All the girls were fine - we all had multiple entry visas. The boys on the other hand were not. They had only purchased single entry Ghana visas and hadn’t checked or noticed before we left. The man stamping the visas was a jerk and would not let us through. He said we would have to spend the night in Togo and get another visa at the embassy in the morning (only technically we couldn’t get back into Togo because we had a single entry Togo visa). Earlier I had seen that the officials checking passport stamps were often bribed. I told Rebecca we could go around the building and make a run for it (so to speak). She and I mapped it out – did a test run and told the boys. Worked like a charm. We snuck around the immigration office and walked calmly to the border gate where the officials were checking passports. They saw our US passports and said “Hello America. Yay America. Keep your passports.” And just waved us through. We hurried to the Afloe station – found a trotro that was going to Legon and literally jumped in. We were free! We spent the whole ride back making jokes, talking about the trip and laughing. I guess technically (according to their passports), Kevin and Matt are still in Togo. Well actually they are in “no mans land” (out of Togo but not into Ghana). I guess we could have left them there to fend for themselves, but as Rebecca would say: If you come together, you leave together. It was an awesome trip. Great people. Great memories.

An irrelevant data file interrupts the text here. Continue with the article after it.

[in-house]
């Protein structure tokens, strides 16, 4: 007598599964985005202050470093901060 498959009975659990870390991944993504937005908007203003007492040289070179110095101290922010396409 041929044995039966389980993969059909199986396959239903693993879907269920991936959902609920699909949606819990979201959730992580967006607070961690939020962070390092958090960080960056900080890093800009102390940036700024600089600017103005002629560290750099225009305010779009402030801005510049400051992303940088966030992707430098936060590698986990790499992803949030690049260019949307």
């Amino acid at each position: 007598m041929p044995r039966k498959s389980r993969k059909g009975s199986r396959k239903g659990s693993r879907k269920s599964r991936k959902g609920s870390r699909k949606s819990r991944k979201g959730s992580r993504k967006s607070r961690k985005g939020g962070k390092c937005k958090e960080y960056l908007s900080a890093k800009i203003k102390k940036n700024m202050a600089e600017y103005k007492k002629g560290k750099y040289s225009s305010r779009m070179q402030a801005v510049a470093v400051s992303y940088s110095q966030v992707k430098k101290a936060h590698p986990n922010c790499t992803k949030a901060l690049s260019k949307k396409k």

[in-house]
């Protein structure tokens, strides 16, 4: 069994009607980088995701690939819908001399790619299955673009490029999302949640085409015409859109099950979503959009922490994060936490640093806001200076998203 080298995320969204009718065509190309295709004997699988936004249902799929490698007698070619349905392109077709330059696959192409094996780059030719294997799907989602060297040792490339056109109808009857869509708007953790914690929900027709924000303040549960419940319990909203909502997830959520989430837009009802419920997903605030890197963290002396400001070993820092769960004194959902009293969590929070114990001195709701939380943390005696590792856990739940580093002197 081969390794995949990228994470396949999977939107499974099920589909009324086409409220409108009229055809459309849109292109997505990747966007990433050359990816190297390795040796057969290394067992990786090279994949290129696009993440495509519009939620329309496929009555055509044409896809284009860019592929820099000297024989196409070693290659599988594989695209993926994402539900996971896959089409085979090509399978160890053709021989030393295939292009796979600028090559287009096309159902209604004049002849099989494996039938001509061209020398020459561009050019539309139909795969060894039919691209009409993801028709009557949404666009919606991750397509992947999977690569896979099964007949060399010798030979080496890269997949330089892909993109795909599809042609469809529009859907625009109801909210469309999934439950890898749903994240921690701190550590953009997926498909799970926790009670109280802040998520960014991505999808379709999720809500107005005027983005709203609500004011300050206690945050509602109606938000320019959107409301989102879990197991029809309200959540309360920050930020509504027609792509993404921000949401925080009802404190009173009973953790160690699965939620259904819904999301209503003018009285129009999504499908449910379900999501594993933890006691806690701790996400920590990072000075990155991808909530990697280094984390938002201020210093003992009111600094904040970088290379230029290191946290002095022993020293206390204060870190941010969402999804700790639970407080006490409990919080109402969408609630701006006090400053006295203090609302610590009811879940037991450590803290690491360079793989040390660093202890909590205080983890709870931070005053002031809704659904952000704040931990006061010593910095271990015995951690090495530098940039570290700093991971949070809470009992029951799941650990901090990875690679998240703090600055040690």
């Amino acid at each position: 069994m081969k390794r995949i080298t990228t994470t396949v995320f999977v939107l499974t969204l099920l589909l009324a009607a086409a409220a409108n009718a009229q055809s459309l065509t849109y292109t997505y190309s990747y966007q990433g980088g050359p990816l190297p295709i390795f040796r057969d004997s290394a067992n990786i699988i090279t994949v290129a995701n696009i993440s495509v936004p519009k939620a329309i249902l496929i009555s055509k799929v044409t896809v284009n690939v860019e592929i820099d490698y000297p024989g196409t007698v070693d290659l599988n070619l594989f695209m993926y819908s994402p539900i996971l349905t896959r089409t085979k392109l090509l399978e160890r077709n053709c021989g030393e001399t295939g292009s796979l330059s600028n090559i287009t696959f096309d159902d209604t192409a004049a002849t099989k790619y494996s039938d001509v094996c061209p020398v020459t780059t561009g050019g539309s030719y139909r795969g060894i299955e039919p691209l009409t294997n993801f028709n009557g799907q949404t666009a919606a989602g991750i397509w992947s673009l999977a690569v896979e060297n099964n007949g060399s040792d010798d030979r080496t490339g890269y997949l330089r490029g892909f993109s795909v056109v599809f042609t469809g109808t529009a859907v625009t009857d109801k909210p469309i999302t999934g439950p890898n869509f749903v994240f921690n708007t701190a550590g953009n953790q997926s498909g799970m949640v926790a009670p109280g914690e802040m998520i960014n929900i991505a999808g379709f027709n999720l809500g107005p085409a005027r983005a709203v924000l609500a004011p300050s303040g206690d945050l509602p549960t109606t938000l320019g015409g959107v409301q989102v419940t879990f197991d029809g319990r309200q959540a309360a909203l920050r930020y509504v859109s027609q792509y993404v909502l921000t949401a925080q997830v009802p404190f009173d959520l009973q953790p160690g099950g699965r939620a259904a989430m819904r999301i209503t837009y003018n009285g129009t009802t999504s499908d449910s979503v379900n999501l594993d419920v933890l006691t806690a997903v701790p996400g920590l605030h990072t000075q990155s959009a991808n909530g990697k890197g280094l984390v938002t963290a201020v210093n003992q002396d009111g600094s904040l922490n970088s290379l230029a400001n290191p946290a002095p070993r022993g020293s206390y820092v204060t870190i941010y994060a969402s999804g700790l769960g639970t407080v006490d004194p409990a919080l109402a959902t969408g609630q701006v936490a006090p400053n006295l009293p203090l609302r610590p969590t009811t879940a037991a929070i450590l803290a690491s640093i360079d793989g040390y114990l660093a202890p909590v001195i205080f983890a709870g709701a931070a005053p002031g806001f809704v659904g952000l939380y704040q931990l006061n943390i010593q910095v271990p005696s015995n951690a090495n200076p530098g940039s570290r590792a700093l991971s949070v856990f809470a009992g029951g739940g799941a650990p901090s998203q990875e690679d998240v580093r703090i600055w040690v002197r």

Love from Accra.

Tuesday, November 25, 2008

Togo Pictures


Beautiful beaches of Togo (just past the border, near Lome)

View of Cathedral from the Grand Marche in Lome
Clay pots in the Friday market in Vogan


In the market

Checking out the Voodoo section... Skulls, Teeth, Skins oh my!

Love from Accra!

Sunday, November 16, 2008

Adventures in Togo and Benin

As usual, a lot has happened since my last post. For one thing, school has ended and finals are beginning. Exactly one month from today I will be on my way back home to California. Part of me is of course sad to leave, while the other part can’t wait to be back on Zig Zag for a while. But, I still have 4 more weeks of adventure. Speaking of which, I am excited to finally write about my trip to Togo (the country bordering Ghana to the east) and Benin ( to the east of Togo).


October 24th